|December 14th, 2010|
By AMY WOLD
The number of accidents in Louisiana refineries each year should be a red flag about future potential problems, according to members of the Louisiana Bucket Brigade.
On Monday, the Louisiana Bucket Brigade, the Environmental Working Group and the United Steelworkers released a report that compiled 2,607 self-reported accidents that Louisiana’s 17 refineries made to the state Department of Environmental Quality from 2005 to 2009.
The report — “Common Ground II: Why Cooperation to Reduce Accidents at Louisiana Refineries is Needed Now” — also looks at reasons given for accidental pollution releases, amounts released by each refinery and suggested remedies.
The number of accidents is likely more than 2,607 because only releases that cross a certain threshold are required to be reported, said Anne Rolfes, founding director of the Louisiana Bucket Brigade.
She said the group tried to find as many reports to DEQ that were below those thresholds as well, so as to get a better feeling for what is actually being released.
Industry representatives disagree.
“Subsequent detailed analyses of the report by individual refineries have uncovered significant overestimations and misrepresentations of the actual release data,” wrote Chris John, president of the Louisiana Mid-Continent Oil and Gas Association, to the EPA earlier this year.
The letter was in response to the first refinery safety report the brigade released last year, but John said Monday that the views also apply to this report.
In a written statement, ExxonMobil spokeswoman Lana Sonnier said, “We take compliance responsibilities seriously. ExxonMobil is diligent in its reporting of incidents, no matter how small, and we use this data to review and track improvements.”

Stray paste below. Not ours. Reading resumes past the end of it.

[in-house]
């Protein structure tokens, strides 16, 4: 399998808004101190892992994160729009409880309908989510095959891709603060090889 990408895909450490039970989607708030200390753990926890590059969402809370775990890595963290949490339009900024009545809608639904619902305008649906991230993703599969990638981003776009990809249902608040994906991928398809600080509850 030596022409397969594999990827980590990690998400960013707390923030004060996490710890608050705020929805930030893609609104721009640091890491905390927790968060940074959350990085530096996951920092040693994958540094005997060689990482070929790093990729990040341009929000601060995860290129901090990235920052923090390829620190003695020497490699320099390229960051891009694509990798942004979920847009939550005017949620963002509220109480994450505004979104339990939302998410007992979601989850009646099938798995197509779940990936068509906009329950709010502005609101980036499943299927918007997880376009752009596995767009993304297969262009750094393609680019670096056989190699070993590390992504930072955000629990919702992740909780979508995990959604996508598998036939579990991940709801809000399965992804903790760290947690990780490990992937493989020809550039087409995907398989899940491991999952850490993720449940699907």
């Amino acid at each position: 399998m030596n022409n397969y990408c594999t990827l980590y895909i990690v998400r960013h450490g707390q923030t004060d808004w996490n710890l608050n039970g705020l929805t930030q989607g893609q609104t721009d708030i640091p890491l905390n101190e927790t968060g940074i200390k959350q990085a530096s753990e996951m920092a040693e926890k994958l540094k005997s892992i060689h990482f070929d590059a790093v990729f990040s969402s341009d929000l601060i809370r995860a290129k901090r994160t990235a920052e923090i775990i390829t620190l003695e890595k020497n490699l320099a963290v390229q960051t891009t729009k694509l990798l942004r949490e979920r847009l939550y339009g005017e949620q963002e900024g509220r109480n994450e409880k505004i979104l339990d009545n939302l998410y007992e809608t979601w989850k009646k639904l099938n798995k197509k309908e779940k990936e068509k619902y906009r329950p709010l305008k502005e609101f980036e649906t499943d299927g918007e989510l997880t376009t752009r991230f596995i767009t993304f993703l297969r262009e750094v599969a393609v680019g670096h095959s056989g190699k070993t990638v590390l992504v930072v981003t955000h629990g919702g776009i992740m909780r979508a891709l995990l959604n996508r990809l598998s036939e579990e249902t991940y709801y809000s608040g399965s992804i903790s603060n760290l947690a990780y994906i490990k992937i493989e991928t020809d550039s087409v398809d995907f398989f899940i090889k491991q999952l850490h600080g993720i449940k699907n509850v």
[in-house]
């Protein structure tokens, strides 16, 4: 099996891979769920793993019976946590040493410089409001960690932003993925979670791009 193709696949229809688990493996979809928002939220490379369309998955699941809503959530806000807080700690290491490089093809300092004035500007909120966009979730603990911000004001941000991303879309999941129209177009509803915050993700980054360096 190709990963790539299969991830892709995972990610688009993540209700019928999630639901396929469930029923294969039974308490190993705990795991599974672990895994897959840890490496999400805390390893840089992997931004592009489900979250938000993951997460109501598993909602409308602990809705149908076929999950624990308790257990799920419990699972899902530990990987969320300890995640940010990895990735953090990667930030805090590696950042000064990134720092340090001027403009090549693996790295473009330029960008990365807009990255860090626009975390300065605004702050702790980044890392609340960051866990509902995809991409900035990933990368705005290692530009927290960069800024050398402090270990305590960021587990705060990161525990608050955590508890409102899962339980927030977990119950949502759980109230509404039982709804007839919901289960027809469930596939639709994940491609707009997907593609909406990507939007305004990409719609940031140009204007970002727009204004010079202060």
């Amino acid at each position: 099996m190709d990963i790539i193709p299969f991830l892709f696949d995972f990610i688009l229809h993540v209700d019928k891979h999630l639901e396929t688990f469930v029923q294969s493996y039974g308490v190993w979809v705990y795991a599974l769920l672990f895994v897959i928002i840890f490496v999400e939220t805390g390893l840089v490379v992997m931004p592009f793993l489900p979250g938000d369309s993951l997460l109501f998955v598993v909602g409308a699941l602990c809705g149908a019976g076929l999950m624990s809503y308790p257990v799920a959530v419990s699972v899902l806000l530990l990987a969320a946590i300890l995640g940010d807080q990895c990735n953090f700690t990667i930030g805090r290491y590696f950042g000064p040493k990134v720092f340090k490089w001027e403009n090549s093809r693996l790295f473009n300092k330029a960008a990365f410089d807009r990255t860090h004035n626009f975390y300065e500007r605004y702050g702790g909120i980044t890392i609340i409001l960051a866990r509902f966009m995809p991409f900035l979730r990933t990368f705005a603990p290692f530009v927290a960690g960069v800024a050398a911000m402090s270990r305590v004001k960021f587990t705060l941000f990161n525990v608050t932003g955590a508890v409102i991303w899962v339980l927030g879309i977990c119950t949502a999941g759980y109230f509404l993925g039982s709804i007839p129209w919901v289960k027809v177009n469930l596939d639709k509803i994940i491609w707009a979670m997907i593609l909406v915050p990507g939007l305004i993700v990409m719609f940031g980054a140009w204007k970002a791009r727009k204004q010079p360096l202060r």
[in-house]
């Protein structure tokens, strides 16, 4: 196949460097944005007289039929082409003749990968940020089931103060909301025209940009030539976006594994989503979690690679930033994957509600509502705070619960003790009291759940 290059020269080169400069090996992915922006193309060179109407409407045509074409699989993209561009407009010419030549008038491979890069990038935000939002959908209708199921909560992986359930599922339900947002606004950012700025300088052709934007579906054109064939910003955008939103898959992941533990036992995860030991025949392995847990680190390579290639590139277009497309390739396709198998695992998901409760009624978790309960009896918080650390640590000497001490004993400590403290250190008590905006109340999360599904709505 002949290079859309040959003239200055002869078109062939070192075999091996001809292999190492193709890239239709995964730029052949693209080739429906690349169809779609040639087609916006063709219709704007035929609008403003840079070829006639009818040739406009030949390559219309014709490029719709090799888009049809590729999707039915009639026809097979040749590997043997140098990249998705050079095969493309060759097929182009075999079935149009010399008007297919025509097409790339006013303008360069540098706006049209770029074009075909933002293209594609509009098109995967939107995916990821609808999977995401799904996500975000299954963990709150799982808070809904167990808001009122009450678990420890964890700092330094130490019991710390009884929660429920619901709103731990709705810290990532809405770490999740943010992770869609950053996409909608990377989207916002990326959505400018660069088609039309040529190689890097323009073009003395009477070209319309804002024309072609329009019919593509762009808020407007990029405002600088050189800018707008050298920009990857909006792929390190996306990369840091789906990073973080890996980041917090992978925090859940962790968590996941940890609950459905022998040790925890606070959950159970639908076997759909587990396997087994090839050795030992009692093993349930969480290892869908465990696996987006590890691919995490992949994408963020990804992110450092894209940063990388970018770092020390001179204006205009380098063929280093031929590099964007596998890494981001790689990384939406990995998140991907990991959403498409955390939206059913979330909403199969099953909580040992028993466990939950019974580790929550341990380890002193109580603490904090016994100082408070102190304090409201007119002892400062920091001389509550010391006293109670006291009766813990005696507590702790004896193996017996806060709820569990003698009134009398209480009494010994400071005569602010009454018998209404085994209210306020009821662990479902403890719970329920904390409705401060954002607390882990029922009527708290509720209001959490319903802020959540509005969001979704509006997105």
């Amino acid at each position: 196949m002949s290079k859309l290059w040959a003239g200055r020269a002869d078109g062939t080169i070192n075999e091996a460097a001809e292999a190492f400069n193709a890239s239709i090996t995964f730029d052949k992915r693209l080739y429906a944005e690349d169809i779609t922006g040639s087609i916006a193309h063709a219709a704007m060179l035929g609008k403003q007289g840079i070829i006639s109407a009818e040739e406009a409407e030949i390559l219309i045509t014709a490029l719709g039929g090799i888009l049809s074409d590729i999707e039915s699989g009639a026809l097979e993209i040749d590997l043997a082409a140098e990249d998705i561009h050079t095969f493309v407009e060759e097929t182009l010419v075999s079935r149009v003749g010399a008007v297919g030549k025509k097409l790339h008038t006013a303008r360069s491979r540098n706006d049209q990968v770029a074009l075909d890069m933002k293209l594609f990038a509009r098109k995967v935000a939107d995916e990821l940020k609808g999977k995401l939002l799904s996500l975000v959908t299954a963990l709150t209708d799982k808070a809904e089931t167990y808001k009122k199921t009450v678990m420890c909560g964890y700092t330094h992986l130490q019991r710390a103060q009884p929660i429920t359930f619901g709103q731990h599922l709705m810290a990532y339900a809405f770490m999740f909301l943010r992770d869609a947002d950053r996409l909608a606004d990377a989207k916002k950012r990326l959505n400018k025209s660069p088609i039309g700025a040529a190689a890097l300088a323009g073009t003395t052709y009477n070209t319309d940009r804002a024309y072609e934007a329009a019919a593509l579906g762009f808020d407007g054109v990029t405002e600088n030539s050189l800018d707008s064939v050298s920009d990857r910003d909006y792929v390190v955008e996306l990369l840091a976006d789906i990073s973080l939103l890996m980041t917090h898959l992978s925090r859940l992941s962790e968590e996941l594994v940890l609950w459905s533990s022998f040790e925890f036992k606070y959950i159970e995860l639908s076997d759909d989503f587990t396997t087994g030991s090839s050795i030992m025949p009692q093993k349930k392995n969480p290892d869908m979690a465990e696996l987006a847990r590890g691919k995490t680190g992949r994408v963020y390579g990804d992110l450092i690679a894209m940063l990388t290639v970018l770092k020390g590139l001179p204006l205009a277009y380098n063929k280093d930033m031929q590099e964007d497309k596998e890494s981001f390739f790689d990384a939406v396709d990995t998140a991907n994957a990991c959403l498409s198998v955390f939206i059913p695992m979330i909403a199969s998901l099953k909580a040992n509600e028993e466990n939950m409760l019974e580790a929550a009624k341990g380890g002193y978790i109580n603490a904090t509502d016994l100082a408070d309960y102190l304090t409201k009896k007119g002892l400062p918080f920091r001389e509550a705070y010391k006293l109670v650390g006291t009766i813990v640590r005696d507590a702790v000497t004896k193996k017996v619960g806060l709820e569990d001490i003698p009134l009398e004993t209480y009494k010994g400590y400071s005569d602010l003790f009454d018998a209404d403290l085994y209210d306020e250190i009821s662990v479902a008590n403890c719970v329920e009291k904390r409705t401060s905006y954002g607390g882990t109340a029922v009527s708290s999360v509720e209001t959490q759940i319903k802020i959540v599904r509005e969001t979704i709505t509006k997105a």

Rolfes said refineries in the state have taken issue with the fact the report doesn’t just include the reportable amounts of pollution that are released.
Instead, the report’s numbers also include smaller releases that don’t require notice.
The ultimate goal of the report is to get refineries interested in talking with the brigade and community members who live near refineries about ways pollution releases can be reduced, Rolfes said.
It’s been tough to cut through the mistrust the companies have for the group, she said.
In addition, there’s opposition because the community members and the organization aren’t engineers, she said.
She compared it with Crime Stoppers, where the police get tips from residents in an area to help catch criminals even though the residents aren’t trained in law enforcement.
In John’s letter to the EPA in February, he outlined concerns about a public meeting with individual refineries.
John also outlined concerns about discussing in public the sometimes proprietary technologies refineries use, and concerns about the Louisiana Bucket Brigade’s report itself.
“LMOGA is very concerned that the EPA is inviting refineries to a meeting based on a report that is of questionable validity and one that has not been properly reviewed,” John wrote.
Rolfes said she’d like refineries to change their way of thinking and increase staff to address maintenance issues that can lead to pollution releases.
“Even though it’s a problem, it’s a really good opportunity to hire workers,” Rolfes said, about looking at the report as an economic development opportunity.
“Only boots on the ground would solve this,” she said.
The full report appears at http://www.labucketbrigade.org.
Copyright © 1992-2008, 2theadvocate.com, WBRZ, Louisiana Broadcasting LLC and The Advocate, Capital City Press LLC, All Rights Reserved.